Cardinal Anthony J. Bevilacqua of Philadelphia cited the high numbers of cohabitating couples and out-of-wedlock births in the United States to show that the concept of marriage is challenged. Reached by telephone, Cardinal Bevilacqua told CNS that his speech went beyond statistics to examine the whole field of marriage and family life. He declined to elaborate.
Several cardinals called for improved communications between the Vatican and local bishops. As an example of areas that need improvement, one cardinal criticized the Vatican’s occasional practice of releasing church documents before they have been sent to dioceses and bishops’ conferences. In early May, some bishops made the same complaint about the Vatican’s recent instruction on translating liturgical texts.
A number of cardinals explicitly thanked Cardinal Joseph Ratzinger, the Vatican’s doctrinal chief and a consistory moderator, for his office’s declaration last September underscoring the unique role of Jesus in salvation. Among them, Cardinal Adam J. Maida of Detroit said the document Dominus Iesus (The Lord Jesus) constituted a point of reference for discerning the balance between evangelization and dialogue.
Some cardinals wanted changes in the Synod of Bishops to make it a more responsive and effective instrument of cooperation among the pope, the Vatican and local churches. Cardinal Francis E. George of Chicago said he thought the church could use a synod that is more supple and less tied to the standard format of speech-giving. The framework [of synods] now is quite conciliar. Therefore, it’s not a forum for give and take, except in the small groups, Cardinal George said in an interview on May 23. It is very concerned about protecting the voice of each member, which is a good concern. But in protecting that value, it has sacrificed the kind of give-and-take discussion where ideas can be honed on the floor of the synod itself, he said.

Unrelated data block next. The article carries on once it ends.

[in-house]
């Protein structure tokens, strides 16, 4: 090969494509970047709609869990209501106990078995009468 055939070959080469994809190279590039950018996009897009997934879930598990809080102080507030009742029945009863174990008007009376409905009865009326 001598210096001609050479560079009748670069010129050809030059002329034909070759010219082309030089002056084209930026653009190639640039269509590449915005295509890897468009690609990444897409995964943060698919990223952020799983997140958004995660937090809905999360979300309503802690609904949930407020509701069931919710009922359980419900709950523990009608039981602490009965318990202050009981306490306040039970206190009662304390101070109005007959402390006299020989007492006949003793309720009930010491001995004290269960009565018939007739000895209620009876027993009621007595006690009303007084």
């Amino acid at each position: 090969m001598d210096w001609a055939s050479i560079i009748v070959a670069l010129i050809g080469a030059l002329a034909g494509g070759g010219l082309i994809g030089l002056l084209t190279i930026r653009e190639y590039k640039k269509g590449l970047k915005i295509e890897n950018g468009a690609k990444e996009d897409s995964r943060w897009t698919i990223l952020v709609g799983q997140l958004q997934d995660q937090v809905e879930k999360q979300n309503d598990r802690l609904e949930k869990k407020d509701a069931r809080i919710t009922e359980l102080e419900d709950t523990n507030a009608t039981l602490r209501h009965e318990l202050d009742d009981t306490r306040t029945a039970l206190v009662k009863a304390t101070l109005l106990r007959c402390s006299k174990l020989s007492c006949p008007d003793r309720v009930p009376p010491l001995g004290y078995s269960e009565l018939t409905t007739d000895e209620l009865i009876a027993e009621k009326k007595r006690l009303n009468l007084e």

Cardinal Godfried Danneels of Malines-Brussels, Belgium, told reporters that many cardinals spoke about the need to improve the synod process. What is absent in synods today is the possibility to have a debate. Bishops should be much more frank in their speaking. There are too many homilies. He said it would be better to proceed by topics in synods and similar meetings.
One irony was that the May consistory ended up being run like a brief synod, with three days of speech-giving followed by small-group discussions and a final report to Pope John Paul II. The structure is synodal, which surprised me, said Cardinal George. It is a synod in miniature. And the synod is a council in miniature. We still haven’t found that more supple framework for these discussions that I think would be helpful, he said. Cardinal George added, however, that there was one big advantage in the more formal, speech-giving format: It gives the floor to individual cardinals who can speak without fear of contradiction and challenge for eight or nine minutes.
The consistory had small-group discussions on the morning of May 23. Reports from each language group were read that evening to the full assembly, along with a final report written by Mexican Cardinal Juan Sandoval Iñiguez of Guadalajara.